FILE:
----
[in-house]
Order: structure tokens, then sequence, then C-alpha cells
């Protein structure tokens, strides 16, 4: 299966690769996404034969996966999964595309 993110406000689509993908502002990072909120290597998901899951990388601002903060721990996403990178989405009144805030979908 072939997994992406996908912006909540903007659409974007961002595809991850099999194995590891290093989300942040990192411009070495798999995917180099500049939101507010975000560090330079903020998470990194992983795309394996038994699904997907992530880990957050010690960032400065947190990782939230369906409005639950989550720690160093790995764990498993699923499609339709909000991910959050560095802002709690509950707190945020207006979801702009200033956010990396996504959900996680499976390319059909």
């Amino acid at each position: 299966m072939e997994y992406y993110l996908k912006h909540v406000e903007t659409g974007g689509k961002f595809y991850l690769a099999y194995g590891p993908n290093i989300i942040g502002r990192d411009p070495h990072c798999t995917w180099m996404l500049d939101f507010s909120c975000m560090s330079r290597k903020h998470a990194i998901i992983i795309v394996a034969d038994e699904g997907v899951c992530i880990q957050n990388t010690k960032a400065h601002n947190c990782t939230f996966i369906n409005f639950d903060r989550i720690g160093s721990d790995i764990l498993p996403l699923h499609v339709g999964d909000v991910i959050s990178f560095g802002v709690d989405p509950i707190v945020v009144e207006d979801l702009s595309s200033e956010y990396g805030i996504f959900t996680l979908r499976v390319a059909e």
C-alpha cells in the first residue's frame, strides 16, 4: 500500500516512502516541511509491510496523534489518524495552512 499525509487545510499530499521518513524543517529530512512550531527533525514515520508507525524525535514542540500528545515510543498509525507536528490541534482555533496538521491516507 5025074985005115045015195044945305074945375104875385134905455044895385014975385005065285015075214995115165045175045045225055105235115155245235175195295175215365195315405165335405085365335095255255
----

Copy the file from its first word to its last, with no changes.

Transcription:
[in-house]
Order: structure tokens, then sequence, then C-alpha cells
């Protein structure tokens, strides 16, 4: 299966690769996404034969996966999964595309 993110406000689509993908502002990072909120290597998901899951990388601002903060721990996403990178989405009144805030979908 072939997994992406996908912006909540903007659409974007961002595809991850099999194995590891290093989300942040990192411009070495798999995917180099500049939101507010975000560090330079903020998470990194992983795309394996038994699904997907992530880990957050010690960032400065947190990782939230369906409005639950989550720690160093790995764990498993699923499609339709909000991910959050560095802002709690509950707190945020207006979801702009200033956010990396996504959900996680499976390319059909």
């Amino acid at each position: 299966m072939e997994y992406y993110l996908k912006h909540v406000e903007t659409g974007g689509k961002f595809y991850l690769a099999y194995g590891p993908n290093i989300i942040g502002r990192d411009p070495h990072c798999t995917w180099m996404l500049d939101f507010s909120c975000m560090s330079r290597k903020h998470a990194i998901i992983i795309v394996a034969d038994e699904g997907v899951c992530i880990q957050n990388t010690k960032a400065h601002n947190c990782t939230f996966i369906n409005f639950d903060r989550i720690g160093s721990d790995i764990l498993p996403l699923h499609v339709g999964d909000v991910i959050s990178f560095g802002v709690d989405p509950i707190v945020v009144e207006d979801l702009s595309s200033e956010y990396g805030i996504f959900t996680l979908r499976v390319a059909e």
C-alpha cells in the first residue's frame, strides 16, 4: 500500500516512502516541511509491510496523534489518524495552512 499525509487545510499530499521518513524543517529530512512550531527533525514515520508507525524525535514542540500528545515510543498509525507536528490541534482555533496538521491516507 5025074985005115045015195044945305074945375104875385134905455044895385014975385005065285015075214995115165045175045045225055105235115155245235175195295175215365195315405165335405085365335095255255